Review: Adult Jazz, Leeds Belgrave Music Hall

When watching live music, the listener, and often the artist, will slip into a kind of routine, and you can begin to predict the structure before you walk through the door. 

Leeds-based indie outfit Adult Jazz, on the first date of their tour after the release of debut album “Gist Is”, moved to put that right. With the help of friends, Harry Burgess and co cast a bit of madness over the Leeds Belgrave Music Hall, which welcomed in the audience with the promise of warm neon and rugs on the walls.

Opening the night were fellow Leeds-dwellers Jasper House, who gave a short demonstration of fascinating riffs, composed harmonies and an eye for a good song. Lead singer Sam Pycroft has the power to drag people’s ears to the centre of the track, but even without this the band’s flirtation with 7/8 rhythms and psychedelic soundworlds make them another potentially exciting ensemble.

“Electronics gave a multi-layered backing to an hour of catchy insanity.”

In 25 minutes it was over, and it was around this time that the audience turned expectantly to the marimba in the middle of the room – as well they might. Emerging from gaps in the crowd were the next group, the brilliantly titled G Bop Orchestra. An unexpected combination – trombone, marimba and drumkit – , G Bop Orchestra’s set veered between music and theatre, with an emphasis on avant garde improvisation.

© Roosa Päivänsalo
© Roosa Päivänsalo

The tension created by certain interludes – including a section where all three players shook pots full of miscellaneous materials until they were close to breaking point – threatened to spill over into nervous laughter, but always kept the audience transfixed. The fully realised potential of the group came when they played together, however. Despite the obvious effect the experiments had on a dumbfounded audience, the points where conventional material began to reveal itself were what seemed to define them. Breaking from almost every gig tradition, G Bop Orchestra flew the flag for crossing boundaries, getting closer to the crowd and generally building the excitement for a tumultuous finale.

With a fake hand gripped to the mic stand and rugs positioned all over the stage, the Adult Jazz set was never going to be free of incident. After releasing an acclaimed debut album that covered such a diverse range of sounds, the question was always going to be whether they could recreate that ingenuity live. As the opening drone of “Hum” floated over the heads of an eager audience, a sigh of relief and anticipation took hold. Lead singer Burgess’ vocal, a finely sculpted, unpredictable being, took charge and led the way throughout.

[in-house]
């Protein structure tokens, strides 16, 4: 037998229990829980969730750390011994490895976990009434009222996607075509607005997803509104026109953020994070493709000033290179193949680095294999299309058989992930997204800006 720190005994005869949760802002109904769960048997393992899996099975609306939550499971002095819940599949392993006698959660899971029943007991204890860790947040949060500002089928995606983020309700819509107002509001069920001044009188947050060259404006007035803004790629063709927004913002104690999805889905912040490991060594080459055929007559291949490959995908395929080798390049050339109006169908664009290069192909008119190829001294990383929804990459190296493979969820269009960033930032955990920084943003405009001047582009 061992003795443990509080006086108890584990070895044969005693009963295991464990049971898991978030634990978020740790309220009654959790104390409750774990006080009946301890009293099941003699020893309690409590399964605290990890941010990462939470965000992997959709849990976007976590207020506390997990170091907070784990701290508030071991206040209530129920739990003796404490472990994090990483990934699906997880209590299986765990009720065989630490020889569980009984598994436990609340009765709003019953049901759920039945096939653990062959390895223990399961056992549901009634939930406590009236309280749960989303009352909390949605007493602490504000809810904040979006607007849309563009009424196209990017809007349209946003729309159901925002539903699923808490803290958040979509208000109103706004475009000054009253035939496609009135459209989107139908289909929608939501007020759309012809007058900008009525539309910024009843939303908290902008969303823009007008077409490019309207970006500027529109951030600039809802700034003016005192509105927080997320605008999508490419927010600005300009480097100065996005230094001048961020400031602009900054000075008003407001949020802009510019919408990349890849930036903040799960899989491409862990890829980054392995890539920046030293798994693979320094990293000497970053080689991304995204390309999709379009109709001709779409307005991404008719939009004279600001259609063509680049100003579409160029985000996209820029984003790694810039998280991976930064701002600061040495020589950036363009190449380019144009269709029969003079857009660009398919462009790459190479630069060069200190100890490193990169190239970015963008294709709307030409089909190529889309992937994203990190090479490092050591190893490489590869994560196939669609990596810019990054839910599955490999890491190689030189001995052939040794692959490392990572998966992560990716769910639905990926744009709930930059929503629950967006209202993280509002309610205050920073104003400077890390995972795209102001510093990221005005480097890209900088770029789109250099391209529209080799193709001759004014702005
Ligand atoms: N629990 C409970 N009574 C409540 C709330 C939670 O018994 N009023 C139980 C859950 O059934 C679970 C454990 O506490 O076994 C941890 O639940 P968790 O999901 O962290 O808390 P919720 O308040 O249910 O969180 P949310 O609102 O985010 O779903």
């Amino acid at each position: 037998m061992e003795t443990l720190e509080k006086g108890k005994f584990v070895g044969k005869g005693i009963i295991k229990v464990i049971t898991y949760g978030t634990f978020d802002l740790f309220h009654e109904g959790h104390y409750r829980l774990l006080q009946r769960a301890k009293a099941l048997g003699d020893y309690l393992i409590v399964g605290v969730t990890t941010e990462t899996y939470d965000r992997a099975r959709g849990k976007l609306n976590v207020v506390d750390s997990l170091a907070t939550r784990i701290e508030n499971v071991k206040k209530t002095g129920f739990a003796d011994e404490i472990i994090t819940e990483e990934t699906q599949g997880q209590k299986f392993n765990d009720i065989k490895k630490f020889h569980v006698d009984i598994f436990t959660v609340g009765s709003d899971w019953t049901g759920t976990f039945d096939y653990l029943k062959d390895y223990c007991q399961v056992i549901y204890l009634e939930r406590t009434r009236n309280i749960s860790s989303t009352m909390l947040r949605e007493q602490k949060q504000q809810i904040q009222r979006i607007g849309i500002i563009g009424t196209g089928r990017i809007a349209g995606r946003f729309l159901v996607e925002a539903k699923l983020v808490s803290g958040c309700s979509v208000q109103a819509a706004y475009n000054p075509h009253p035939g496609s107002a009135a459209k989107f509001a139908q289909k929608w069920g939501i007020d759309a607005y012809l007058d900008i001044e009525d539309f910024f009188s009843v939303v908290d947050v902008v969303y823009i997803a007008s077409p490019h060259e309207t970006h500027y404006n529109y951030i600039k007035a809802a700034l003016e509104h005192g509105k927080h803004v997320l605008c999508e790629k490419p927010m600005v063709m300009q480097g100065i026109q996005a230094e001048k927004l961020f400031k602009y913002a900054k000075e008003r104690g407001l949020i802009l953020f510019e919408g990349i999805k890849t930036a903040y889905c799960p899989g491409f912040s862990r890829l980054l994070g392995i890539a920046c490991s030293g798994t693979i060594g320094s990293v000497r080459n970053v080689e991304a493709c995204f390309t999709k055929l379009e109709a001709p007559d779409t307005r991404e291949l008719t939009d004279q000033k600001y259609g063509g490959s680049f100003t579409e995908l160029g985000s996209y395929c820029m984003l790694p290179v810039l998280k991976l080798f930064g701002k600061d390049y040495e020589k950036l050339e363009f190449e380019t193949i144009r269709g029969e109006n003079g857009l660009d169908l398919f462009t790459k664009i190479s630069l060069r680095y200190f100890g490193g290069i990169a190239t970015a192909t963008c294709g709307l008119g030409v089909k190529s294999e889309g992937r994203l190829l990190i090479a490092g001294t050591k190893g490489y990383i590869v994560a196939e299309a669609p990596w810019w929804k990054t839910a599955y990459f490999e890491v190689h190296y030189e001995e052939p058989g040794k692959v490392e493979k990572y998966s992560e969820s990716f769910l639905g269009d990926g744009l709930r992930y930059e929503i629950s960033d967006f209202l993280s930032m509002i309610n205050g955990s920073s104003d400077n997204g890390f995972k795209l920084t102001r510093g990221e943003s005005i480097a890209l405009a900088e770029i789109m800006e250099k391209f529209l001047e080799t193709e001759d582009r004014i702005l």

Trombones blasted, drummers and guitarists swapped with rigid regularity and electronics gave a multi-layered backing to an hour of catchy insanity. Burgess showed glimmers of madness, with cheeky grins to the audience and wild gesticulations during standout hit “Springful”While he was a vision of comfort onstage, the rest of the band often stole furtive glances to the audience, almost willing people to enjoy it.

© Roosa Päivänsalo
© Roosa Päivänsalo

They needn’t have worried. Audience favourites “Donne Tongue” and “Am Gone” were met with celebration, whilst 9 minute epic “Spook” seemed to take people from hysteria through silent wonder, then all the way back again. The introduction of a new song, as of yet untitled, gave everyone one more thing to shout about. Adult Jazz certainly were up for a bellow or two, with the new song showcasing Burgess’ rather more earsplitting talents.

The set ended as abruptly as it had started, with an unabashed Burgess announcing his disdain for the musical tradition of encores. It’s difficult to imagine this night of extravagance, experimentation and brilliant pandemonium ending any other way.

 

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Laurence Morgan

Music Editor, third year music student with no other discernible features. Sometimes wears a hat. Favourites in music include Dry The River, Adult Jazz, Alt-J, James Blake and prepared to listen to anything. Try me.

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